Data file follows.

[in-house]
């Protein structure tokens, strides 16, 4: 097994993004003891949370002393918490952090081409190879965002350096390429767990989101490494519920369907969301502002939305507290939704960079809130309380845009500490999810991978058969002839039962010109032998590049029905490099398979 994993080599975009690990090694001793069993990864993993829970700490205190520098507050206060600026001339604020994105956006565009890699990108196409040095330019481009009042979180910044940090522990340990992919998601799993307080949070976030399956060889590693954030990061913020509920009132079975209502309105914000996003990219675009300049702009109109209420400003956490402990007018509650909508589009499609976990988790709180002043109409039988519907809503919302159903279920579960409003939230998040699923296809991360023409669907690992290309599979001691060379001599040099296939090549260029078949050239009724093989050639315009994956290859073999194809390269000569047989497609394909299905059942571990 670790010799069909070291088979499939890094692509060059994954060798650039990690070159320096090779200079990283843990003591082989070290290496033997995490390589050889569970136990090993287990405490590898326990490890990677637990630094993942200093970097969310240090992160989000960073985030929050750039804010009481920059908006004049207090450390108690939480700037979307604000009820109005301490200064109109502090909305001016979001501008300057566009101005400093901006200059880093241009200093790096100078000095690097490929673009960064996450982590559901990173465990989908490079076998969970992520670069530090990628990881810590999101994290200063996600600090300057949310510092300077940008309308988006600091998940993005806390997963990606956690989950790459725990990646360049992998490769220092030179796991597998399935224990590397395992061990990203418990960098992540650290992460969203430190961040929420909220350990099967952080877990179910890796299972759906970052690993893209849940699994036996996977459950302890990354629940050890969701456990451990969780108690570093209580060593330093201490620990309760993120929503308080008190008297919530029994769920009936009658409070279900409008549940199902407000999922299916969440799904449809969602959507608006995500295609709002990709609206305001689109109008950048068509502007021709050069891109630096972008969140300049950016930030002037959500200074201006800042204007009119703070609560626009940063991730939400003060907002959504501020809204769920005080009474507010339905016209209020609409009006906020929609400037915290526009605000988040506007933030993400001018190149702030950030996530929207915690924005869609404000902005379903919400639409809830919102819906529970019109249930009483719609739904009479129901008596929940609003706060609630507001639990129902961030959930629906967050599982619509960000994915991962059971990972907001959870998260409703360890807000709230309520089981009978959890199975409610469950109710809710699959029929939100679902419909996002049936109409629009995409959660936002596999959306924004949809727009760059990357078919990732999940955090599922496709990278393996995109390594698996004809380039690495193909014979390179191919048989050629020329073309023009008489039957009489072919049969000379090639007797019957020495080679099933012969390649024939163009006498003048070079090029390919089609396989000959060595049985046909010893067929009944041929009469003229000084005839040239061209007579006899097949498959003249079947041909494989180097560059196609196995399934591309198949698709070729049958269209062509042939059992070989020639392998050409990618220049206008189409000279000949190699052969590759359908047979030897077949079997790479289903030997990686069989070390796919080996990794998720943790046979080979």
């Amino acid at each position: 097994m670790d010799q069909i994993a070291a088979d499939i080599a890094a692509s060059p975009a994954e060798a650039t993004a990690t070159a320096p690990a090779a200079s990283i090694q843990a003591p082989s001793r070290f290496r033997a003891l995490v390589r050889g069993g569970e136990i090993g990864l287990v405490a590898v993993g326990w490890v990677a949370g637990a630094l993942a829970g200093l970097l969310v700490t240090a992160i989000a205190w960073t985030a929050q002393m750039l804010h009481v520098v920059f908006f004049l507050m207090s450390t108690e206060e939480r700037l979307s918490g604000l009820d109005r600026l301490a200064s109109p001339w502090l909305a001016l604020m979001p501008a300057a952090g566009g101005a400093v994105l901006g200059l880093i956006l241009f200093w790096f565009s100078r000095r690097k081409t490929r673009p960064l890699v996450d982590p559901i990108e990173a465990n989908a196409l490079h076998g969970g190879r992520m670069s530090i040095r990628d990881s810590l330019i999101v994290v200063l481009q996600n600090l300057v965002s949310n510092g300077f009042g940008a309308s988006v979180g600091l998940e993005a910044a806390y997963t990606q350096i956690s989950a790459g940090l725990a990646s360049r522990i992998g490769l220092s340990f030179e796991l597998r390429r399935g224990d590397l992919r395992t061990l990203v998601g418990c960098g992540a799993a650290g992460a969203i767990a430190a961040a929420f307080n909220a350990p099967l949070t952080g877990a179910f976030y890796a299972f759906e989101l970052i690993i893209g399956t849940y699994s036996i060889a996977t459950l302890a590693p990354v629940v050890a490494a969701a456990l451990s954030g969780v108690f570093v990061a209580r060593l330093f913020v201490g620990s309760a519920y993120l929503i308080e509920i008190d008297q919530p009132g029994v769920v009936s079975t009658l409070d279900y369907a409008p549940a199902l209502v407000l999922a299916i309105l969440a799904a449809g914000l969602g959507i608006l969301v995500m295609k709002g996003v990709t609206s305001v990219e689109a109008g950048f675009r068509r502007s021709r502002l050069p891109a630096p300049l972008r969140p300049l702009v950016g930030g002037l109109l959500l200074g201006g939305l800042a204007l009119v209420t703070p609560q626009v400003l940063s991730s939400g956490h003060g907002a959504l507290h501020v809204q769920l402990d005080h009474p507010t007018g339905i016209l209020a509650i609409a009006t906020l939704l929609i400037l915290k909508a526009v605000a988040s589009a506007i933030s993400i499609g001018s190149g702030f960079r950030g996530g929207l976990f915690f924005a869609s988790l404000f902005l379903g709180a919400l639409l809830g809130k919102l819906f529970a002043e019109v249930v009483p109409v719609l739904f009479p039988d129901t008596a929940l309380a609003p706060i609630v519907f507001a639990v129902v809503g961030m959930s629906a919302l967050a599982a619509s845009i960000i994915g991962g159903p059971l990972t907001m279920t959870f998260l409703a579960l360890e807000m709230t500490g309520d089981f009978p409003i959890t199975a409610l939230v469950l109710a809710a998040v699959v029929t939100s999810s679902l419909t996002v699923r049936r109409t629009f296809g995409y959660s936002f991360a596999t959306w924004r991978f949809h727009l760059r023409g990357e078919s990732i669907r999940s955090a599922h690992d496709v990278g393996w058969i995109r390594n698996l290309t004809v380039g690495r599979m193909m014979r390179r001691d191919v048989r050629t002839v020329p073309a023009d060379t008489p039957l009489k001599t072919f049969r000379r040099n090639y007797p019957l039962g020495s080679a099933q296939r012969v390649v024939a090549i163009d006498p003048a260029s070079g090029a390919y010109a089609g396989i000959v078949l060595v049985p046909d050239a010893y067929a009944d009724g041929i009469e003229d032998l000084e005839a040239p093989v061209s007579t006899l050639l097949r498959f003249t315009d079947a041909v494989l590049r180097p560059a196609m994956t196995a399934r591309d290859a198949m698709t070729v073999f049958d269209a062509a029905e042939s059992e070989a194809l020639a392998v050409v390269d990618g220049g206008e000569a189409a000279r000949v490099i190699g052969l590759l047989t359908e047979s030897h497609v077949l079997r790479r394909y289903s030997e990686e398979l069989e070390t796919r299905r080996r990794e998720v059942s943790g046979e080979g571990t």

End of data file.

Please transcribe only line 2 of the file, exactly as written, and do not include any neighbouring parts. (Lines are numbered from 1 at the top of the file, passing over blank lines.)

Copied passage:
């Protein structure tokens, strides 16, 4: 097994993004003891949370002393918490952090081409190879965002350096390429767990989101490494519920369907969301502002939305507290939704960079809130309380845009500490999810991978058969002839039962010109032998590049029905490099398979 994993080599975009690990090694001793069993990864993993829970700490205190520098507050206060600026001339604020994105956006565009890699990108196409040095330019481009009042979180910044940090522990340990992919998601799993307080949070976030399956060889590693954030990061913020509920009132079975209502309105914000996003990219675009300049702009109109209420400003956490402990007018509650909508589009499609976990988790709180002043109409039988519907809503919302159903279920579960409003939230998040699923296809991360023409669907690992290309599979001691060379001599040099296939090549260029078949050239009724093989050639315009994956290859073999194809390269000569047989497609394909299905059942571990 670790010799069909070291088979499939890094692509060059994954060798650039990690070159320096090779200079990283843990003591082989070290290496033997995490390589050889569970136990090993287990405490590898326990490890990677637990630094993942200093970097969310240090992160989000960073985030929050750039804010009481920059908006004049207090450390108690939480700037979307604000009820109005301490200064109109502090909305001016979001501008300057566009101005400093901006200059880093241009200093790096100078000095690097490929673009960064996450982590559901990173465990989908490079076998969970992520670069530090990628990881810590999101994290200063996600600090300057949310510092300077940008309308988006600091998940993005806390997963990606956690989950790459725990990646360049992998490769220092030179796991597998399935224990590397395992061990990203418990960098992540650290992460969203430190961040929420909220350990099967952080877990179910890796299972759906970052690993893209849940699994036996996977459950302890990354629940050890969701456990451990969780108690570093209580060593330093201490620990309760993120929503308080008190008297919530029994769920009936009658409070279900409008549940199902407000999922299916969440799904449809969602959507608006995500295609709002990709609206305001689109109008950048068509502007021709050069891109630096972008969140300049950016930030002037959500200074201006800042204007009119703070609560626009940063991730939400003060907002959504501020809204769920005080009474507010339905016209209020609409009006906020929609400037915290526009605000988040506007933030993400001018190149702030950030996530929207915690924005869609404000902005379903919400639409809830919102819906529970019109249930009483719609739904009479129901008596929940609003706060609630507001639990129902961030959930629906967050599982619509960000994915991962059971990972907001959870998260409703360890807000709230309520089981009978959890199975409610469950109710809710699959029929939100679902419909996002049936109409629009995409959660936002596999959306924004949809727009760059990357078919990732999940955090599922496709990278393996995109390594698996004809380039690495193909014979390179191919048989050629020329073309023009008489039957009489072919049969000379090639007797019957020495080679099933012969390649024939163009006498003048070079090029390919089609396989000959060595049985046909010893067929009944041929009469003229000084005839040239061209007579006899097949498959003249079947041909494989180097560059196609196995399934591309198949698709070729049958269209062509042939059992070989020639392998050409990618220049206008189409000279000949190699052969590759359908047979030897077949079997790479289903030997990686069989070390796919080996990794998720943790046979080979």